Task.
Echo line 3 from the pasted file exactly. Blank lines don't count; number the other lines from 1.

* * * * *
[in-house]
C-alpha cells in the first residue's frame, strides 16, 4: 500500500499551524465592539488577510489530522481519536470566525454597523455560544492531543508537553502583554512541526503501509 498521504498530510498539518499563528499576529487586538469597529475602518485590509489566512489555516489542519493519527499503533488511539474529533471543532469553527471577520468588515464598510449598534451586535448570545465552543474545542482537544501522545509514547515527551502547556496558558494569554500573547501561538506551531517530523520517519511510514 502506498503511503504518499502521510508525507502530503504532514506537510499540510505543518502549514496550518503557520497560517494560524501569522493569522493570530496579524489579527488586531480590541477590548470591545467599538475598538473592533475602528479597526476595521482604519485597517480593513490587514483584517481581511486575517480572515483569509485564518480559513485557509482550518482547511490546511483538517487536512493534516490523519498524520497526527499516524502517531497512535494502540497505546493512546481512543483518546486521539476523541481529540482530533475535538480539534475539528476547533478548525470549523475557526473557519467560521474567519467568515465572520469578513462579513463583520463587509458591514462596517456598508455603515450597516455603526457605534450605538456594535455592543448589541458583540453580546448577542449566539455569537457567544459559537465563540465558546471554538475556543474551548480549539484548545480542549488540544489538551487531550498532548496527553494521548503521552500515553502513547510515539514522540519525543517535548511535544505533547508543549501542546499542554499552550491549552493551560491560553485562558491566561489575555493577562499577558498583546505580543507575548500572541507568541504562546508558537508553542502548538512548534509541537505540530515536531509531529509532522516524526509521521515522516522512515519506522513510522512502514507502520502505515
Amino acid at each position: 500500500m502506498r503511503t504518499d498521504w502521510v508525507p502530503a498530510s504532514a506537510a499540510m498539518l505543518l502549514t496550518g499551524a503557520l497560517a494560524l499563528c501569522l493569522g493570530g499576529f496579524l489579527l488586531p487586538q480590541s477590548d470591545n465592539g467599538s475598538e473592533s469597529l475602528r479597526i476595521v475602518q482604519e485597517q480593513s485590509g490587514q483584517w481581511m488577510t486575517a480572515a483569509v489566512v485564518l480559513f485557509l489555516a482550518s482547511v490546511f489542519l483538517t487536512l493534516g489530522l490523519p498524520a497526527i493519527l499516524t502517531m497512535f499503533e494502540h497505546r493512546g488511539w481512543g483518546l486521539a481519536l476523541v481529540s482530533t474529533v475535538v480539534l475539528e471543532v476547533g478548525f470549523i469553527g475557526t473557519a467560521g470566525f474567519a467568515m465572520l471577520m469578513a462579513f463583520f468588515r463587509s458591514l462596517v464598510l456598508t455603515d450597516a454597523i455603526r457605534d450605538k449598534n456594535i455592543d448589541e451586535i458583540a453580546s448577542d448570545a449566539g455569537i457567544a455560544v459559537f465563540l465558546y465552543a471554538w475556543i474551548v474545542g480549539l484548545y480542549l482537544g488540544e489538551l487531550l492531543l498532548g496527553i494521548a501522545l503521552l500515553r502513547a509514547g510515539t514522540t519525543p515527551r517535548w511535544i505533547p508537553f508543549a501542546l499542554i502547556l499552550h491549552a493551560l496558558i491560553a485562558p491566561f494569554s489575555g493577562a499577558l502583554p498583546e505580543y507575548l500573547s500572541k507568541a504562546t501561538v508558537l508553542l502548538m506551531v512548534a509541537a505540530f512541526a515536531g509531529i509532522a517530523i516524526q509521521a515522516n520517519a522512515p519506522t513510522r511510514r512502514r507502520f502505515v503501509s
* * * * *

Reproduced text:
Amino acid at each position: 500500500m502506498r503511503t504518499d498521504w502521510v508525507p502530503a498530510s504532514a506537510a499540510m498539518l505543518l502549514t496550518g499551524a503557520l497560517a494560524l499563528c501569522l493569522g493570530g499576529f496579524l489579527l488586531p487586538q480590541s477590548d470591545n465592539g467599538s475598538e473592533s469597529l475602528r479597526i476595521v475602518q482604519e485597517q480593513s485590509g490587514q483584517w481581511m488577510t486575517a480572515a483569509v489566512v485564518l480559513f485557509l489555516a482550518s482547511v490546511f489542519l483538517t487536512l493534516g489530522l490523519p498524520a497526527i493519527l499516524t502517531m497512535f499503533e494502540h497505546r493512546g488511539w481512543g483518546l486521539a481519536l476523541v481529540s482530533t474529533v475535538v480539534l475539528e471543532v476547533g478548525f470549523i469553527g475557526t473557519a467560521g470566525f474567519a467568515m465572520l471577520m469578513a462579513f463583520f468588515r463587509s458591514l462596517v464598510l456598508t455603515d450597516a454597523i455603526r457605534d450605538k449598534n456594535i455592543d448589541e451586535i458583540a453580546s448577542d448570545a449566539g455569537i457567544a455560544v459559537f465563540l465558546y465552543a471554538w475556543i474551548v474545542g480549539l484548545y480542549l482537544g488540544e489538551l487531550l492531543l498532548g496527553i494521548a501522545l503521552l500515553r502513547a509514547g510515539t514522540t519525543p515527551r517535548w511535544i505533547p508537553f508543549a501542546l499542554i502547556l499552550h491549552a493551560l496558558i491560553a485562558p491566561f494569554s489575555g493577562a499577558l502583554p498583546e505580543y507575548l500573547s500572541k507568541a504562546t501561538v508558537l508553542l502548538m506551531v512548534a509541537a505540530f512541526a515536531g509531529i509532522a517530523i516524526q509521521a515522516n520517519a522512515p519506522t513510522r511510514r512502514r507502520f502505515v503501509s